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I Shall Believe

I Shall Believe

I am a woman of science. I love that I am made of out of some of the same stuff as the stars on the edge of our galaxy. When I look at the universe I don’t feel small, I feel whole. Science leads me. I knew  the world wasn’t going to end a couple weekends back not because the predictor was a quack, but because there was no scientific proof or even inkling of evidence to suggest such a thing. Storms, natural disasters, jet patterns, stars, they all fascinate me; the way we are all tied together on such a vast cosmic scale is almost mind blowing.

And yet, I am a woman of almost unshakable faith in some of the strangest things. We all know my rituals when it comes to watching football games, but it doesn’t stop there. As a child I had a big issue with “turning around”. If I turned in a circle one way, I was not happy until I turned in a circle the other way; if I failed to equalize the turns I feared I would live the rest of my life crooked. I have grown out of that phase, but it’s one of many strange things I believe to be true in my life.

I have a friend who is going through a very difficult time in her personal life. I send up prayers and good thoughts. As a pretty strong believer that the world started thanks to science, I think my prayers differ from others. I pray to g-d, I pray to the earth, I pray to the trees, I pray to the stars, I pray to the football gods, and I pray to Vince Lombardi.

I’m positive that on so many different levels and to probably so many different people, that my views, that my prayers, are blasphemous, but to me, they are my truth.

When I was 13, my parents split up. I for one was happy they did. Our life was not pretty, it was barely functioning. My middle school years were filled with confusion and hurt; so many things I knew to be true were shown to be false and any security I ever felt was quickly washed away. So as we quickly packed up a house once filled with childhood memories and shoved them into black plastic bags, my family went its separate ways. I was lucky enough to move in with my grandma Wilma.

Wilma was a strong lady, anyone with the name Wilma pretty much had to be. She was the youngest of 12 brothers and sisters, and when I moved in she only had one surviving sister, Frances. Her husband had died 9 years prior, and while those are the pieces to set up a lonely life, my Grandmother’s was far from it. After my Grandpa Lloyd passed, my Grandmother learned to drive, bought a sporty red car, joined a new church and made new friends. She faced adversity head on. She also, in my case, welcomed it in.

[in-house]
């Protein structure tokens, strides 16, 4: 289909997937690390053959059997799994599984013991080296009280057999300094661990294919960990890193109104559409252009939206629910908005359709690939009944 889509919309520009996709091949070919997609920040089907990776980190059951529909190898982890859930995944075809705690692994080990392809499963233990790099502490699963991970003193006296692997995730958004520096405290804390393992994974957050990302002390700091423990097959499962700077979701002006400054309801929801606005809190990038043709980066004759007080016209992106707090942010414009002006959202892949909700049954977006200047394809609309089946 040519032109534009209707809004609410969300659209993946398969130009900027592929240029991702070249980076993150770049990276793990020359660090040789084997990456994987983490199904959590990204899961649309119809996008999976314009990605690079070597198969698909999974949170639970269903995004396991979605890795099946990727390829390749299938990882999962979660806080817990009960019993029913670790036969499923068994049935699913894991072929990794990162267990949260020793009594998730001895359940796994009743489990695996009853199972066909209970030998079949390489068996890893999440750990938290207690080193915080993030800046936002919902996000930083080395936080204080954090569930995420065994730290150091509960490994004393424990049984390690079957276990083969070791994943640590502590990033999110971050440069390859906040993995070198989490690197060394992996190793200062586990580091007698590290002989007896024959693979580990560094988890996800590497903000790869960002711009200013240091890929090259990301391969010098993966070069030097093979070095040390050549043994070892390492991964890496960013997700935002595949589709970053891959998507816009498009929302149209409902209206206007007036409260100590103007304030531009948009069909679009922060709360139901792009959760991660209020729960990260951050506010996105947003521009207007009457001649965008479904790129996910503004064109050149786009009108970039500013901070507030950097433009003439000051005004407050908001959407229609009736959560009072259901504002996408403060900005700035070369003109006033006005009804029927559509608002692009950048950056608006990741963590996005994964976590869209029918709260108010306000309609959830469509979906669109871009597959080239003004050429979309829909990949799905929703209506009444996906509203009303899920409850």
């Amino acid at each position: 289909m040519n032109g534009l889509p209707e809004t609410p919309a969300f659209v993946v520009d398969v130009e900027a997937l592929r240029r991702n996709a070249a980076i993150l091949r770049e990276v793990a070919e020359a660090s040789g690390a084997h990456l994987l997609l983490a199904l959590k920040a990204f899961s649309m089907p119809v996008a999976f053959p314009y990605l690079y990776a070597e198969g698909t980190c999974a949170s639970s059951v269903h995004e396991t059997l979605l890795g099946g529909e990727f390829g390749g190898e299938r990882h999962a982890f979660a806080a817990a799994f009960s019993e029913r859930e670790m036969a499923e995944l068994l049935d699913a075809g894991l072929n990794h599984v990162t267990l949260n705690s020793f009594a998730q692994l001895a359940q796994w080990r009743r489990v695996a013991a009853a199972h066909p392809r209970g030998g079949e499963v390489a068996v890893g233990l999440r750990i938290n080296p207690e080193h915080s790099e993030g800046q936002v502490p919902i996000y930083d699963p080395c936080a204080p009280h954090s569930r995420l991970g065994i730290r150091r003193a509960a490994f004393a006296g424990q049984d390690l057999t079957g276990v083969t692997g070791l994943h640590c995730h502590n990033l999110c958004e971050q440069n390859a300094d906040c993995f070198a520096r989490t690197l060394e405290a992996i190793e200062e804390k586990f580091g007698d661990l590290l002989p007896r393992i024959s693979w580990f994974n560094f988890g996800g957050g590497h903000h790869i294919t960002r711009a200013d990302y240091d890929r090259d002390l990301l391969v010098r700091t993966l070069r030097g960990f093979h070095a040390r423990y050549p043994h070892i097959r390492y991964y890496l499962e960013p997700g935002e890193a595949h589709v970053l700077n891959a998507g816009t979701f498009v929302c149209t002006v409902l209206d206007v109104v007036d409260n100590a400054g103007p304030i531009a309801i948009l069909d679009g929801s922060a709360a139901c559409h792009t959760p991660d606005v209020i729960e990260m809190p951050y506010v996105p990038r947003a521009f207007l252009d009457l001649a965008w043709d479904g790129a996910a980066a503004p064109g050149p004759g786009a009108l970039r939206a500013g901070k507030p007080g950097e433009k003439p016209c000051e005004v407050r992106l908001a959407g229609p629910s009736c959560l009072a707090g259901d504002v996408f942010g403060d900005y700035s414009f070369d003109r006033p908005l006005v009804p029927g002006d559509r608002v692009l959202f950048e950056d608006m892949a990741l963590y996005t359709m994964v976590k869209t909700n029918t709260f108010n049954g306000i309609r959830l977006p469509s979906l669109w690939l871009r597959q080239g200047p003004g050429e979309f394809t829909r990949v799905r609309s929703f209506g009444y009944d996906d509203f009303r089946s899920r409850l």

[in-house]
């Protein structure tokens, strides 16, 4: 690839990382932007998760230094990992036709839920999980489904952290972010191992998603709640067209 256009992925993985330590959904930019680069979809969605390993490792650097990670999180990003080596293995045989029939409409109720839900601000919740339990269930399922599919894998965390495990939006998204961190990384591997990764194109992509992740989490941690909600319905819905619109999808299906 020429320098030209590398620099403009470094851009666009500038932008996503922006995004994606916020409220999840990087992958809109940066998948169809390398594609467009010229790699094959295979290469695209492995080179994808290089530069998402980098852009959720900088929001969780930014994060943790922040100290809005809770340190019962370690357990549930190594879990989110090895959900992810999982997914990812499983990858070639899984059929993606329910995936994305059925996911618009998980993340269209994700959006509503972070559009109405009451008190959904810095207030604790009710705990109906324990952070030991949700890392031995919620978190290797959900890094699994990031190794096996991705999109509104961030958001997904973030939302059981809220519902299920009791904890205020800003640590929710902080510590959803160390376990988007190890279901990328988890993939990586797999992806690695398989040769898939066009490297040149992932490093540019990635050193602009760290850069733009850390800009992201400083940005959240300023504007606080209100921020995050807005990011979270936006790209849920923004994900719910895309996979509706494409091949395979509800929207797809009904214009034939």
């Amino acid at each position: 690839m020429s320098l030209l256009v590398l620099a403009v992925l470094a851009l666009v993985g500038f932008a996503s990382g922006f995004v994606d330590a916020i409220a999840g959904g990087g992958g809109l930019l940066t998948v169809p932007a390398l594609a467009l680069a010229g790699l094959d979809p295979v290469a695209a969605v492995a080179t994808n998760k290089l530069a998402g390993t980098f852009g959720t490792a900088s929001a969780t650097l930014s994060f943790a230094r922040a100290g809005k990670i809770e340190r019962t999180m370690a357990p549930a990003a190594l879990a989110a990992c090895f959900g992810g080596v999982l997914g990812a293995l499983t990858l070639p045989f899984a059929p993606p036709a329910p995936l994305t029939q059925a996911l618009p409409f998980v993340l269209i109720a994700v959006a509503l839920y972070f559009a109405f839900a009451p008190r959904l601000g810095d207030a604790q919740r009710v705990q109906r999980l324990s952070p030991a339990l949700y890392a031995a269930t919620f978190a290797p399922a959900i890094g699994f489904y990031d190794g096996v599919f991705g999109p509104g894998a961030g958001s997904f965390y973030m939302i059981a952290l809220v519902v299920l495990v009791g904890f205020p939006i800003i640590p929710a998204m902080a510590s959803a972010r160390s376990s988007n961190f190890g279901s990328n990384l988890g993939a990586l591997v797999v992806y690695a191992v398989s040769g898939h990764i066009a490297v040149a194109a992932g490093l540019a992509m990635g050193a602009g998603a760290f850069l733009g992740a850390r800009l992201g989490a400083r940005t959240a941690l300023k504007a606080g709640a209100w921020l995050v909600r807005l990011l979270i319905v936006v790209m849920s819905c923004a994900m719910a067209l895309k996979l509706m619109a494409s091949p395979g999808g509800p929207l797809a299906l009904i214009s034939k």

I lived with my Grandmother through high school. I could write about the little things that we both did for each other and how we also both drove each other crazy, but I sit here today, knowing that I am who I am today because of her. Had it not been for her, I’m pretty sure the life my family was leading before would have affected me much greater than it did. It is because of her that I am not jagged, that I can and have loved, and that I still believe that the Packers can win any game. She made tough decisions when she had to, but always believed in herself, and subsequently I always believed in myself.

My Grandmother quit smoking the year that my Grandfather died, 1987, but even in the late ‘90s, the effects of years of smoking were already showing themselves. On hot summer days, she started going out less, or having to park closer to the entrance. She needed her inhaler to make the walk to and from the car. As time wore on, so did the symptoms. In 2003, she needed to have an oxygen tank in her house. She was still the same old Wilma I knew and loved, full of spunk, random jokes and great hugs, but it was taking its toll. In 2004, she moved into hospice care. She had emphysema, and was going to die.